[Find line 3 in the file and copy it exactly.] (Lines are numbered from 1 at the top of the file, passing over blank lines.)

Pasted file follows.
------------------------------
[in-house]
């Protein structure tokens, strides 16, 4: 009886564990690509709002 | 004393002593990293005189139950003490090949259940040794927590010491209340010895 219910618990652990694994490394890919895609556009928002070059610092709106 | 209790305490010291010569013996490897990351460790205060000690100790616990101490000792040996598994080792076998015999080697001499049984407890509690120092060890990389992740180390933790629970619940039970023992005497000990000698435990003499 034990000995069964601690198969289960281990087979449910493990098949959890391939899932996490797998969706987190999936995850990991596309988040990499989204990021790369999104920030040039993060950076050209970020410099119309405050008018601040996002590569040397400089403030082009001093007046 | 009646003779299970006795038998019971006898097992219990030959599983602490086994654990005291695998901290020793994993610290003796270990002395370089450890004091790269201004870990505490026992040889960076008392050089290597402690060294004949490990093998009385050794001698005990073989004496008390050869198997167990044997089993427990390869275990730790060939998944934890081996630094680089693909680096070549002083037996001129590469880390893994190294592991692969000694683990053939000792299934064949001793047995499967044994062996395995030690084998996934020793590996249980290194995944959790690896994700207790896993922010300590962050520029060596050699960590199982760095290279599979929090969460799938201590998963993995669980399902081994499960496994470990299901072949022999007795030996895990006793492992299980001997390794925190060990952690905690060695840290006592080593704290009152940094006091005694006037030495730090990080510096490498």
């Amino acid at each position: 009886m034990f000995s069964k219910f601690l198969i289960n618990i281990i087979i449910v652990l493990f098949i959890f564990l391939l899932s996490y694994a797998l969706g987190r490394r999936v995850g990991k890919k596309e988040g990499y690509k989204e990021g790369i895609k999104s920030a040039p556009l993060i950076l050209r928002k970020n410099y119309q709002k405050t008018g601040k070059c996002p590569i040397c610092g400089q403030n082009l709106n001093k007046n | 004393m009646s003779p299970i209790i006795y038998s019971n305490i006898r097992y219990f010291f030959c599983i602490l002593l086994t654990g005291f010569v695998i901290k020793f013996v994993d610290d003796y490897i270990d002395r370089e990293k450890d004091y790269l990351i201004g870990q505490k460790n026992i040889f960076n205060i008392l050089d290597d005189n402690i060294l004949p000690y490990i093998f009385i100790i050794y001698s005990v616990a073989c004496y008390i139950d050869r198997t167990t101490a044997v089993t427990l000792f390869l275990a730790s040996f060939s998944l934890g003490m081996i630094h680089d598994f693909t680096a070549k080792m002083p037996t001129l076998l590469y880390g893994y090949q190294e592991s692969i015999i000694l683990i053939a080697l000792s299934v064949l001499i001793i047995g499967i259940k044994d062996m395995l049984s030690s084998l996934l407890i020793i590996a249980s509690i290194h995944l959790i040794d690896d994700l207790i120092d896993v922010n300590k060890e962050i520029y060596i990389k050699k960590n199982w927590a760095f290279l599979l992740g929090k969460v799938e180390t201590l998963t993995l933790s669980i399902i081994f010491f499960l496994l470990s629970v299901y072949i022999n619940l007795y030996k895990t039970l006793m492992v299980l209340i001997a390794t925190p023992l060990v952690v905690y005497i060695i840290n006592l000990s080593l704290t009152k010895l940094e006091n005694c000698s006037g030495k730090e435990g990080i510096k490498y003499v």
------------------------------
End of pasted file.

């Amino acid at each position: 009886m034990f000995s069964k219910f601690l198969i289960n618990i281990i087979i449910v652990l493990f098949i959890f564990l391939l899932s996490y694994a797998l969706g987190r490394r999936v995850g990991k890919k596309e988040g990499y690509k989204e990021g790369i895609k999104s920030a040039p556009l993060i950076l050209r928002k970020n410099y119309q709002k405050t008018g601040k070059c996002p590569i040397c610092g400089q403030n082009l709106n001093k007046n | 004393m009646s003779p299970i209790i006795y038998s019971n305490i006898r097992y219990f010291f030959c599983i602490l002593l086994t654990g005291f010569v695998i901290k020793f013996v994993d610290d003796y490897i270990d002395r370089e990293k450890d004091y790269l990351i201004g870990q505490k460790n026992i040889f960076n205060i008392l050089d290597d005189n402690i060294l004949p000690y490990i093998f009385i100790i050794y001698s005990v616990a073989c004496y008390i139950d050869r198997t167990t101490a044997v089993t427990l000792f390869l275990a730790s040996f060939s998944l934890g003490m081996i630094h680089d598994f693909t680096a070549k080792m002083p037996t001129l076998l590469y880390g893994y090949q190294e592991s692969i015999i000694l683990i053939a080697l000792s299934v064949l001499i001793i047995g499967i259940k044994d062996m395995l049984s030690s084998l996934l407890i020793i590996a249980s509690i290194h995944l959790i040794d690896d994700l207790i120092d896993v922010n300590k060890e962050i520029y060596i990389k050699k960590n199982w927590a760095f290279l599979l992740g929090k969460v799938e180390t201590l998963t993995l933790s669980i399902i081994f010491f499960l496994l470990s629970v299901y072949i022999n619940l007795y030996k895990t039970l006793m492992v299980l209340i001997a390794t925190p023992l060990v952690v905690y005497i060695i840290n006592l000990s080593l704290t009152k010895l940094e006091n005694c000698s006037g030495k730090e435990g990080i510096k490498y003499v």